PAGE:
afternoon sun at Morgan's Canoe, he tied his gently used boat to the
top of his SUV. Whenever he gets the chance, he's on the river.

"There's a huge sign on the bank that says, 'All boaters welcome,' "
Wood explains. So he stops here because the staff is friendly and he
can safely park his car and use the outfitter for transportation for

"(The Little Miami) is just the most scenic river," he says. "You're
never far from civilization, but you see very few houses. It flows
nicely with a minimal amount of work, and there are some rapids, but
you can also relax and have a nice day of it."

Canopied by a number of lush trees along the bank, the water is clear
enough on some days in shallower areas of the Little Miami River to see
the rocks the bottom of your boat will scrape against. It is peaceful
and calm along the river, and there are plenty of places to pull onto
the bank, have a snack and relax.

It's one of Donna Luggen's favorite things to do: The East Walnut Hills
resident brings a book and a towel and pulls up on shore. Though she
leads Clark Montessori School students on canoe trips each year and
also paddles for fun, she doesn't consider herself an expert canoeist.
(She's been known to take a few baths in the river.)

"You just get wet if you fall in," she says, adding that the river has
its leisure spots and moments of quick current. "It's kind of its own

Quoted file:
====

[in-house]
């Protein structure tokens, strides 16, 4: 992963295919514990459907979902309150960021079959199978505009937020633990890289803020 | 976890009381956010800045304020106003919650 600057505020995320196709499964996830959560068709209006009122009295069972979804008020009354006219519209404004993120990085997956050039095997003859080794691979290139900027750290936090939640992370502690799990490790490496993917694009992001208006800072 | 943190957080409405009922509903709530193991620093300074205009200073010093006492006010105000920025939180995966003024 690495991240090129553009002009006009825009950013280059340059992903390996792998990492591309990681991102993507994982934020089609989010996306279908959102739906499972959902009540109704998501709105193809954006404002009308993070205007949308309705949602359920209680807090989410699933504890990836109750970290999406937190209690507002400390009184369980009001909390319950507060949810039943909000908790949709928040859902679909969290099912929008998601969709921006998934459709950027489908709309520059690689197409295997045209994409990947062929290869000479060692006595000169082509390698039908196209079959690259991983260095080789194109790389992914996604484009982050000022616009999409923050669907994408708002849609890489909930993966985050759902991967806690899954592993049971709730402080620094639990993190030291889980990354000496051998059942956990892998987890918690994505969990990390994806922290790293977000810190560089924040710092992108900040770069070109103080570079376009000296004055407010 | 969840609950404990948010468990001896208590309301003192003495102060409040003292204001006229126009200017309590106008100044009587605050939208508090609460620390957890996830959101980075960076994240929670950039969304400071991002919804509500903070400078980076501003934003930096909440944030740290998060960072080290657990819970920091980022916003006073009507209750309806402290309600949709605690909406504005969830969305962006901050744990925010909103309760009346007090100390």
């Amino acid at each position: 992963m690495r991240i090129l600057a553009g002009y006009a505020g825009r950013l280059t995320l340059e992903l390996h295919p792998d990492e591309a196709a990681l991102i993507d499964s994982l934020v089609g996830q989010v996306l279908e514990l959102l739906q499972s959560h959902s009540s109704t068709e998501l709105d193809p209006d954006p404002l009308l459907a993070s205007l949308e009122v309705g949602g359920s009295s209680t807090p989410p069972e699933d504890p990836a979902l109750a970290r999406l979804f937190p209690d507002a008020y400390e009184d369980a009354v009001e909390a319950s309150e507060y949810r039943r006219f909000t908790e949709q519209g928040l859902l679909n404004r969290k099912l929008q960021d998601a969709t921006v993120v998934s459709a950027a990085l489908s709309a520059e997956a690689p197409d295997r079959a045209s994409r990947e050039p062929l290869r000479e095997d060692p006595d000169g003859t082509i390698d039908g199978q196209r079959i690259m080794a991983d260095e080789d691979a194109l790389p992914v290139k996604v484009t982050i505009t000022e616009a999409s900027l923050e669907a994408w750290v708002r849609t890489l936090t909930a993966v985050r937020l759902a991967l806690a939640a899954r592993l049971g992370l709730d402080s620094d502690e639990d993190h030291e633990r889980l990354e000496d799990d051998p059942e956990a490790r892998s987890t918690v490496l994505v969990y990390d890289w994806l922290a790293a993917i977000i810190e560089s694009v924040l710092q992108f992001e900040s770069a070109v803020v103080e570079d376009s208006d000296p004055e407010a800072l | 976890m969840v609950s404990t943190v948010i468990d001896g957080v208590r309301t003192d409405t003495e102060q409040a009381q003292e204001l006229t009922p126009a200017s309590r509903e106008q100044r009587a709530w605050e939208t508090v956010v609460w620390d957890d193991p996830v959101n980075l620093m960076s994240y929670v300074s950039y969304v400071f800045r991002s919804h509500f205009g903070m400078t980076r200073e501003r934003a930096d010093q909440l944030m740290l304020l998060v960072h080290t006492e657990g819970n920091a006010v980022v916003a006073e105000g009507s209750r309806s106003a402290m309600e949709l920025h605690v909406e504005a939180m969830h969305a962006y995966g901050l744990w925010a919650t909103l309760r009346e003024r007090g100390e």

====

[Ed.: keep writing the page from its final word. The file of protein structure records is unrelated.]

little thrill when you hit the fast water."

Randy Morgan describes the Little Miami as a "classic Midwestern

"Very pristine," he says. "It's so important for a lot of people to get
out of the urban environment and not see any man-made structures.
People tell me every day it's like time travel. They leave the highway
and in 10 minutes they're out in a secluded gorge seeing turtles and
heron and stopping along the bank to look at fossils."

When Lee Robinson, canoeist, cyclist, runner and real-estate agent, got
engaged to his wife, Ann Heathcote, 13 years ago, he did it on the
Little Miami River. Known to pick up garbage out of the river, he put a
note asking Ann to marry him into an empty wine bottle and slipped it
into the river as they paddled upstream. On the way back, Ann found the
bottle. The rest, as they say, is history.

"Canoeing and kayaking allow you to go down nature's corridor at any
level, even when you're a complete novice," Robinson says. "It's a